WITH only a few weeks left before a decision on long putters, Open champion Ernie Els hopes that golf’s rulemakers change their minds.
The US Golf Association and Royal & Ancient Golf Club have proposed a new rule that would outlaw a stroke in which the club is anchored to the body. Els used a belly putter when he won last summer at Royal Lytham & St Annes, becoming the third winner in the last five majors to use a belly putter.
“Hopefully, they don’t ban it,” Els said at the Northern Trust Open. “There’s no data that really confirms that they have to ban it. If there were 90 per cent of the guys using it, or if the guys using it were top of the putting ranks, guys making more putts from 20 feet, more putts from four feet. . . give me something to go by to really make me believe that you have to ban it. But I can’t see them having a really great way of explaining to me why they would want to ban it.”
The topic is so sensitive that the governing bodies allowed for a 90-day comment period on the proposed rule. That period is over at the end of the month.
The PGA Tour hasn’t said whether it would go along with the rule, which would become effective in 2016. When they announced the proposed rule on 28 November, USGA executive director Mike Davis and R&A chief executive Peter Dawson said there was no empirical data to suggest a long putter made golf easier. They said the ban wasn’t related to performance, rather defining what a golf stroke should be – swung freely, away from the body. Their research showed a spike among PGA Tour events of players using a belly putter or broom-handled putter that is anchored to the chest, with as many as 25 percent of the players using the long putters in some tournaments.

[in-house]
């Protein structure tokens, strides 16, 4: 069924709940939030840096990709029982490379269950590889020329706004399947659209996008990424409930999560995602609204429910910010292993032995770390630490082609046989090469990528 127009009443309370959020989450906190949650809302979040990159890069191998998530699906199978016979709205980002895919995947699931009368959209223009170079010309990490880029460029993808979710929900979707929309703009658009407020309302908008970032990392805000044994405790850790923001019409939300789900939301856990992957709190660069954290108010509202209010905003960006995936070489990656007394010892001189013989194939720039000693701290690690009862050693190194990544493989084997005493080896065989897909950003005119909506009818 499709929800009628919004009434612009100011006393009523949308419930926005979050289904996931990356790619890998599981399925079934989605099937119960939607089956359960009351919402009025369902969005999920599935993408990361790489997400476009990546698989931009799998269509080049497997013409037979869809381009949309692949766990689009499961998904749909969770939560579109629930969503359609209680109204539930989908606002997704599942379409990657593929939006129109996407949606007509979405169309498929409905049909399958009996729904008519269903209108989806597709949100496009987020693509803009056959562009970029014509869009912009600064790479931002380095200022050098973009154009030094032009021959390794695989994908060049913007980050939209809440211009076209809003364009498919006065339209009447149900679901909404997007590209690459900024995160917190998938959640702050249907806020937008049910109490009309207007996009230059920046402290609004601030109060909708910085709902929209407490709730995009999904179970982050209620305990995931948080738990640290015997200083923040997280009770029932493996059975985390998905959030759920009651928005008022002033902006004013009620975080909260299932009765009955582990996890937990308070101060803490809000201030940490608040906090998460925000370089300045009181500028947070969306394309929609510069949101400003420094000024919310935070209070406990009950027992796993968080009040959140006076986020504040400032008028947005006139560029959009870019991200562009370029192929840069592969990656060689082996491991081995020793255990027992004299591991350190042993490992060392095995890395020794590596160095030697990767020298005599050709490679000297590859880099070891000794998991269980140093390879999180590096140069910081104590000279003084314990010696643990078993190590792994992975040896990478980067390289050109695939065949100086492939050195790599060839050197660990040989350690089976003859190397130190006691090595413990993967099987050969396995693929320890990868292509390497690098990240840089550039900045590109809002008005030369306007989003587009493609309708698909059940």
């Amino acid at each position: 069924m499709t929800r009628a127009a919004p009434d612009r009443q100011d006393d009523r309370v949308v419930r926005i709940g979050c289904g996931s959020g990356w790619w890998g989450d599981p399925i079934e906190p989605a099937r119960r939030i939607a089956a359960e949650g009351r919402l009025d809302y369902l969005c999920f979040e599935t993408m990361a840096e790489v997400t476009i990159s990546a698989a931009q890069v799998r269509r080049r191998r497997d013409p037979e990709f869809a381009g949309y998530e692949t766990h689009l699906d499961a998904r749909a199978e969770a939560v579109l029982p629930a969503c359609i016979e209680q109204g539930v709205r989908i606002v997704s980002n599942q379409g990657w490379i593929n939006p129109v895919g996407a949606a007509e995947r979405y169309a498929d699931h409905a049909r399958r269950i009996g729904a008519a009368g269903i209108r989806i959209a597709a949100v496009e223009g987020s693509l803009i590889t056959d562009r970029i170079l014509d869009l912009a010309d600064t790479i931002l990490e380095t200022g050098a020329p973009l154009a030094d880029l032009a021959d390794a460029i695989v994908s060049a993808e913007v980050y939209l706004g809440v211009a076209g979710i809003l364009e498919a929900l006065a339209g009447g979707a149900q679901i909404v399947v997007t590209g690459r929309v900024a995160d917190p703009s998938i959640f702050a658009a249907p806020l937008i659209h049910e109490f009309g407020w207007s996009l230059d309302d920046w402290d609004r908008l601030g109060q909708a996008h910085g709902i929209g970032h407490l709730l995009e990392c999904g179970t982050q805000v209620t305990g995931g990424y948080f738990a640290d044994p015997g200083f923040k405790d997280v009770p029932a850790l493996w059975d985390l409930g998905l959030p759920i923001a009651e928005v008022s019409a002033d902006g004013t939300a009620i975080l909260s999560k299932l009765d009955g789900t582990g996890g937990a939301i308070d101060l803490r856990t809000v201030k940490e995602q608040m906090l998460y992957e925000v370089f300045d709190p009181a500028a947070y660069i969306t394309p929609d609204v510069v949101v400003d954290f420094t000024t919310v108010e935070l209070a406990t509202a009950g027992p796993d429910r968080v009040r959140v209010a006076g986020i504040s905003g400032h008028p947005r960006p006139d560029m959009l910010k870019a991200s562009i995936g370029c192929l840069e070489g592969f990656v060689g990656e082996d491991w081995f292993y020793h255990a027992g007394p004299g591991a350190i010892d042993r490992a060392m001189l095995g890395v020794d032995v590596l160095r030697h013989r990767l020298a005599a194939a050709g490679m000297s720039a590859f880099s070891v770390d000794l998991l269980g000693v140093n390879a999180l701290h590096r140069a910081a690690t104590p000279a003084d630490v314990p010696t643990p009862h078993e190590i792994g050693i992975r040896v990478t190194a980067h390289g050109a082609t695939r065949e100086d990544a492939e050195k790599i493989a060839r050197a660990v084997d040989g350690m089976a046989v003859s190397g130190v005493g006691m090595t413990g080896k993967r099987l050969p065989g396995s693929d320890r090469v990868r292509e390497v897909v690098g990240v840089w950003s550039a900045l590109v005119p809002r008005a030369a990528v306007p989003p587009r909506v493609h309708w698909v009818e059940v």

Els believes his win at the Open, just a month after Webb Simpson won the US Open with a belly putter, was a huge influence on the proposed rule. “Before Webb Simpson won – you guys correct me if I’m wrong here – but I saw a quote of Mike Davis saying that they don’t see the great benefit. . . that they don’t see that there’s any importance of banning the putter,” Els said. “And then Webb wins, and I win, and then the next thing is they want to ban the putter. So in all honesty, I’m not too sure what their reason is behind this whole thing. Because, as I say, there’s a handful of guys using it. It’s helped some careers. Some guys cannot putt another way, so there’s some stuff you have to follow through.”
Keegan Bradley became the first player to win a major with a belly putter at the PGA Championship in 2011. Since changing to a broom-handled putter two years ago, Adam Scott has been runner-up in two majors, won a World Golf Championship and returned to the top ten in the world. “I don’t think it’s the best decision to make,” said Scott.